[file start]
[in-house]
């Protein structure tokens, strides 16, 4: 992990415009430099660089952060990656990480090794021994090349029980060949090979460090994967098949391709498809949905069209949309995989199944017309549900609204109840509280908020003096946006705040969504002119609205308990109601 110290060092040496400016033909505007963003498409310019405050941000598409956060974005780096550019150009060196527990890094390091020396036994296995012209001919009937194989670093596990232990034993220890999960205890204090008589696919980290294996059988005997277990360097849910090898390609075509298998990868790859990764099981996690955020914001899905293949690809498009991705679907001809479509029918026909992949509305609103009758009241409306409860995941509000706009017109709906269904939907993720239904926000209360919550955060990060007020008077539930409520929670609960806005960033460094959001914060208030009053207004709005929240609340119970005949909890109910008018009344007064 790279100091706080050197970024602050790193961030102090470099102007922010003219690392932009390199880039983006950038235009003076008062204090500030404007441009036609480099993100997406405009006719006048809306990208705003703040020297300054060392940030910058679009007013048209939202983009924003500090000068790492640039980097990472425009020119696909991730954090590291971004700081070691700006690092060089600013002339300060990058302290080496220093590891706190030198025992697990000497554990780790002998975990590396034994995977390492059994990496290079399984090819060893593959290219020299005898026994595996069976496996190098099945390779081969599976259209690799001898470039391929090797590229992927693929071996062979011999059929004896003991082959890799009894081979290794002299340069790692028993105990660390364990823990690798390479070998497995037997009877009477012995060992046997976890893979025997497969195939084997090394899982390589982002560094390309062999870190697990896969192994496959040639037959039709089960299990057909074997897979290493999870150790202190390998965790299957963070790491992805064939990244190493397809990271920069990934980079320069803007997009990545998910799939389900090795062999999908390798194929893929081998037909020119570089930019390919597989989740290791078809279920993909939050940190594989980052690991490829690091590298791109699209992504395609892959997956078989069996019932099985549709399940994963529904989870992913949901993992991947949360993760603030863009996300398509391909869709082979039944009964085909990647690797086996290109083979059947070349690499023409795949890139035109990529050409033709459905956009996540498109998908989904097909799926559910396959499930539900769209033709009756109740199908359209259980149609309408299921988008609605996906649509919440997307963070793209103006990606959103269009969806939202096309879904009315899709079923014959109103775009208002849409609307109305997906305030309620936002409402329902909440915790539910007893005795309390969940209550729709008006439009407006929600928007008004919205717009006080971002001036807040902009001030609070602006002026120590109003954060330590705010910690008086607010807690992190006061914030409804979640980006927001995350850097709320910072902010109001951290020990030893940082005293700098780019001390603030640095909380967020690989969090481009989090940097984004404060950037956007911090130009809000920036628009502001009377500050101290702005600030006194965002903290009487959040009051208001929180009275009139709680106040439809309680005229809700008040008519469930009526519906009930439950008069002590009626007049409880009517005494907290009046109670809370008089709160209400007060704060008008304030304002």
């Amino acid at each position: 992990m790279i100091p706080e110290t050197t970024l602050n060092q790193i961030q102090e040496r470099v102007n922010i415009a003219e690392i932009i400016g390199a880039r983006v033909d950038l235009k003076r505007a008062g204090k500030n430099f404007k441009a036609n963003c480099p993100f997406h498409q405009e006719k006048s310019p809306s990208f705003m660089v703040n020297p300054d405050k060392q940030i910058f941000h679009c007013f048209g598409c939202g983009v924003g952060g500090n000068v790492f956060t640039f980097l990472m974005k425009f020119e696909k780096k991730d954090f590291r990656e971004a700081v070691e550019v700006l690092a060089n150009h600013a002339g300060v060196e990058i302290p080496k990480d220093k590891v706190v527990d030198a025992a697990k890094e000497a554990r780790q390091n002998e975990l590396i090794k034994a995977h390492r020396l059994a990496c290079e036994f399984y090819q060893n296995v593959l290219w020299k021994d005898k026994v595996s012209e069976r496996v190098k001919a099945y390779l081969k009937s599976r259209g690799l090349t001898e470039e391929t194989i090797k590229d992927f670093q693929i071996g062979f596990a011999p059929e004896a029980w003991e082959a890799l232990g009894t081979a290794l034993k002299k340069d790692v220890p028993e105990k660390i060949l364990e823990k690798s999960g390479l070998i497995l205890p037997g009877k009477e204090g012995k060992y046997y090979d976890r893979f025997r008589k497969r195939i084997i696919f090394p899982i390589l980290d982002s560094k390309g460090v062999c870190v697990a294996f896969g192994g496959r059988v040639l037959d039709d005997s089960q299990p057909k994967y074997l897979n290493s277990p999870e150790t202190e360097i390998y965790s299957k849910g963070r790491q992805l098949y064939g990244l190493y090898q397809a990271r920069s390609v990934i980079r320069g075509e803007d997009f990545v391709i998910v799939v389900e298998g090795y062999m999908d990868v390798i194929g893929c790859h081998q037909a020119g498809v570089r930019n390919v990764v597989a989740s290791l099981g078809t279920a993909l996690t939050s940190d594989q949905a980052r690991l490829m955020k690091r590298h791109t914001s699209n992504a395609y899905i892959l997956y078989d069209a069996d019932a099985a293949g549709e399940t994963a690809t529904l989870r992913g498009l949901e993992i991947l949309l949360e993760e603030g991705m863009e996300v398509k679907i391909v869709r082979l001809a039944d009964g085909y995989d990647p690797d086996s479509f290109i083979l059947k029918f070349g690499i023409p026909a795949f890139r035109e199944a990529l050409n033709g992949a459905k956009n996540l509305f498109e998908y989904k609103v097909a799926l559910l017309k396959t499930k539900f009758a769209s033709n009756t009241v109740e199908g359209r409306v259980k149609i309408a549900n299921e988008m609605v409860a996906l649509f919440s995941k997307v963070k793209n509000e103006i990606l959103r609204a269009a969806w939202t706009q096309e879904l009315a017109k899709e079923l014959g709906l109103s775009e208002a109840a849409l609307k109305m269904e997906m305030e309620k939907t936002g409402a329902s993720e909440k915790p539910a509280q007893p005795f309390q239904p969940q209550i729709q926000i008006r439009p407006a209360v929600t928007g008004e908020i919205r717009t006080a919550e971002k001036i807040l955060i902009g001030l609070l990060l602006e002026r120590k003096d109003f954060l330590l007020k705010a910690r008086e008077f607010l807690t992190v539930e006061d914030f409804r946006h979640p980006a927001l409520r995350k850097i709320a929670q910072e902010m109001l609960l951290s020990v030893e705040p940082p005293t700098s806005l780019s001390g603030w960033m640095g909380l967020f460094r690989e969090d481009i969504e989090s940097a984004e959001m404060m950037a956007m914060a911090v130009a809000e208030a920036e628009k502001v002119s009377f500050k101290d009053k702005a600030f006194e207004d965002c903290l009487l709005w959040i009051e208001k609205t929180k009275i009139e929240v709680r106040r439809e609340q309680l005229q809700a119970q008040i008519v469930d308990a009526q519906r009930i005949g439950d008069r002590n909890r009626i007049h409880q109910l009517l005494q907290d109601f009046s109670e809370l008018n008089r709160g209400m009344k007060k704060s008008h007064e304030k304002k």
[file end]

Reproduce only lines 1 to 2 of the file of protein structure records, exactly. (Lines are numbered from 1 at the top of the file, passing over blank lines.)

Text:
[in-house]
């Protein structure tokens, strides 16, 4: 992990415009430099660089952060990656990480090794021994090349029980060949090979460090994967098949391709498809949905069209949309995989199944017309549900609204109840509280908020003096946006705040969504002119609205308990109601 110290060092040496400016033909505007963003498409310019405050941000598409956060974005780096550019150009060196527990890094390091020396036994296995012209001919009937194989670093596990232990034993220890999960205890204090008589696919980290294996059988005997277990360097849910090898390609075509298998990868790859990764099981996690955020914001899905293949690809498009991705679907001809479509029918026909992949509305609103009758009241409306409860995941509000706009017109709906269904939907993720239904926000209360919550955060990060007020008077539930409520929670609960806005960033460094959001914060208030009053207004709005929240609340119970005949909890109910008018009344007064 790279100091706080050197970024602050790193961030102090470099102007922010003219690392932009390199880039983006950038235009003076008062204090500030404007441009036609480099993100997406405009006719006048809306990208705003703040020297300054060392940030910058679009007013048209939202983009924003500090000068790492640039980097990472425009020119696909991730954090590291971004700081070691700006690092060089600013002339300060990058302290080496220093590891706190030198025992697990000497554990780790002998975990590396034994995977390492059994990496290079399984090819060893593959290219020299005898026994595996069976496996190098099945390779081969599976259209690799001898470039391929090797590229992927693929071996062979011999059929004896003991082959890799009894081979290794002299340069790692028993105990660390364990823990690798390479070998497995037997009877009477012995060992046997976890893979025997497969195939084997090394899982390589982002560094390309062999870190697990896969192994496959040639037959039709089960299990057909074997897979290493999870150790202190390998965790299957963070790491992805064939990244190493397809990271920069990934980079320069803007997009990545998910799939389900090795062999999908390798194929893929081998037909020119570089930019390919597989989740290791078809279920993909939050940190594989980052690991490829690091590298791109699209992504395609892959997956078989069996019932099985549709399940994963529904989870992913949901993992991947949360993760603030863009996300398509391909869709082979039944009964085909990647690797086996290109083979059947070349690499023409795949890139035109990529050409033709459905956009996540498109998908989904097909799926559910396959499930539900769209033709009756109740199908359209259980149609309408299921988008609605996906649509919440997307963070793209103006990606959103269009969806939202096309879904009315899709079923014959109103775009208002849409609307109305997906305030309620936002409402329902909440915790539910007893005795309390969940209550729709008006439009407006929600928007008004919205717009006080971002001036807040902009001030609070602006002026120590109003954060330590705010910690008086607010807690992190006061914030409804979640980006927001995350850097709320910072902010109001951290020990030893940082005293700098780019001390603030640095909380967020690989969090481009989090940097984004404060950037956007911090130009809000920036628009502001009377500050101290702005600030006194965002903290009487959040009051208001929180009275009139709680106040439809309680005229809700008040008519469930009526519906009930439950008069002590009626007049409880009517005494907290009046109670809370008089709160209400007060704060008008304030304002």